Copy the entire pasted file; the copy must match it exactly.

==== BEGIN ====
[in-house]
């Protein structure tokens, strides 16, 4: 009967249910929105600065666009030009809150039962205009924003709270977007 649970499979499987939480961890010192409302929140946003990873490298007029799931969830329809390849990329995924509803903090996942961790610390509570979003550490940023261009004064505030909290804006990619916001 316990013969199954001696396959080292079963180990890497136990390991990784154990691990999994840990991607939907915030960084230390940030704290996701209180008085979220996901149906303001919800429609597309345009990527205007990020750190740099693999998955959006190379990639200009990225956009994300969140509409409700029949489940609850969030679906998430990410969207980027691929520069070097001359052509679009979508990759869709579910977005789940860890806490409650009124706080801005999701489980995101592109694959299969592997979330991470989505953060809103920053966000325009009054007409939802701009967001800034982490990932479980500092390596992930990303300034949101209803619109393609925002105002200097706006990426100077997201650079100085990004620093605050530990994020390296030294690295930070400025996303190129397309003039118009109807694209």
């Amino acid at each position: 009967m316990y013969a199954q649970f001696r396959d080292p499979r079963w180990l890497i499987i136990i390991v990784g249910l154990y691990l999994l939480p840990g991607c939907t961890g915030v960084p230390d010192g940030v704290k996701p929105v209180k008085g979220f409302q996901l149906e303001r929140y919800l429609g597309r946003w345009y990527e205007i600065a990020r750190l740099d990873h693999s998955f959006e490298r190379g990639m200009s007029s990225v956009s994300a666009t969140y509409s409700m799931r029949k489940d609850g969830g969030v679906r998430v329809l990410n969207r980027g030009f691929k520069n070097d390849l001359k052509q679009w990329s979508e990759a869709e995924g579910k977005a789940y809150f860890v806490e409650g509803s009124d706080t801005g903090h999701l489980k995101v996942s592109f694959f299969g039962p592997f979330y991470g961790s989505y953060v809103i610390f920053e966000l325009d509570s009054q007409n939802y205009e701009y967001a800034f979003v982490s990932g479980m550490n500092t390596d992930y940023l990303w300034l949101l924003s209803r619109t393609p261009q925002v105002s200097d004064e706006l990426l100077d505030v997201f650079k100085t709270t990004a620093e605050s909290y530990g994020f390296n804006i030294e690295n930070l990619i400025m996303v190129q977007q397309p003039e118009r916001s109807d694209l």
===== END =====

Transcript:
[in-house]
């Protein structure tokens, strides 16, 4: 009967249910929105600065666009030009809150039962205009924003709270977007 649970499979499987939480961890010192409302929140946003990873490298007029799931969830329809390849990329995924509803903090996942961790610390509570979003550490940023261009004064505030909290804006990619916001 316990013969199954001696396959080292079963180990890497136990390991990784154990691990999994840990991607939907915030960084230390940030704290996701209180008085979220996901149906303001919800429609597309345009990527205007990020750190740099693999998955959006190379990639200009990225956009994300969140509409409700029949489940609850969030679906998430990410969207980027691929520069070097001359052509679009979508990759869709579910977005789940860890806490409650009124706080801005999701489980995101592109694959299969592997979330991470989505953060809103920053966000325009009054007409939802701009967001800034982490990932479980500092390596992930990303300034949101209803619109393609925002105002200097706006990426100077997201650079100085990004620093605050530990994020390296030294690295930070400025996303190129397309003039118009109807694209």
């Amino acid at each position: 009967m316990y013969a199954q649970f001696r396959d080292p499979r079963w180990l890497i499987i136990i390991v990784g249910l154990y691990l999994l939480p840990g991607c939907t961890g915030v960084p230390d010192g940030v704290k996701p929105v209180k008085g979220f409302q996901l149906e303001r929140y919800l429609g597309r946003w345009y990527e205007i600065a990020r750190l740099d990873h693999s998955f959006e490298r190379g990639m200009s007029s990225v956009s994300a666009t969140y509409s409700m799931r029949k489940d609850g969830g969030v679906r998430v329809l990410n969207r980027g030009f691929k520069n070097d390849l001359k052509q679009w990329s979508e990759a869709e995924g579910k977005a789940y809150f860890v806490e409650g509803s009124d706080t801005g903090h999701l489980k995101v996942s592109f694959f299969g039962p592997f979330y991470g961790s989505y953060v809103i610390f920053e966000l325009d509570s009054q007409n939802y205009e701009y967001a800034f979003v982490s990932g479980m550490n500092t390596d992930y940023l990303w300034l949101l924003s209803r619109t393609p261009q925002v105002s200097d004064e706006l990426l100077d505030v997201f650079k100085t709270t990004a620093e605050s909290y530990g994020f390296n804006i030294e690295n930070l990619i400025m996303v190129q977007q397309p003039e118009r916001s109807d694209l």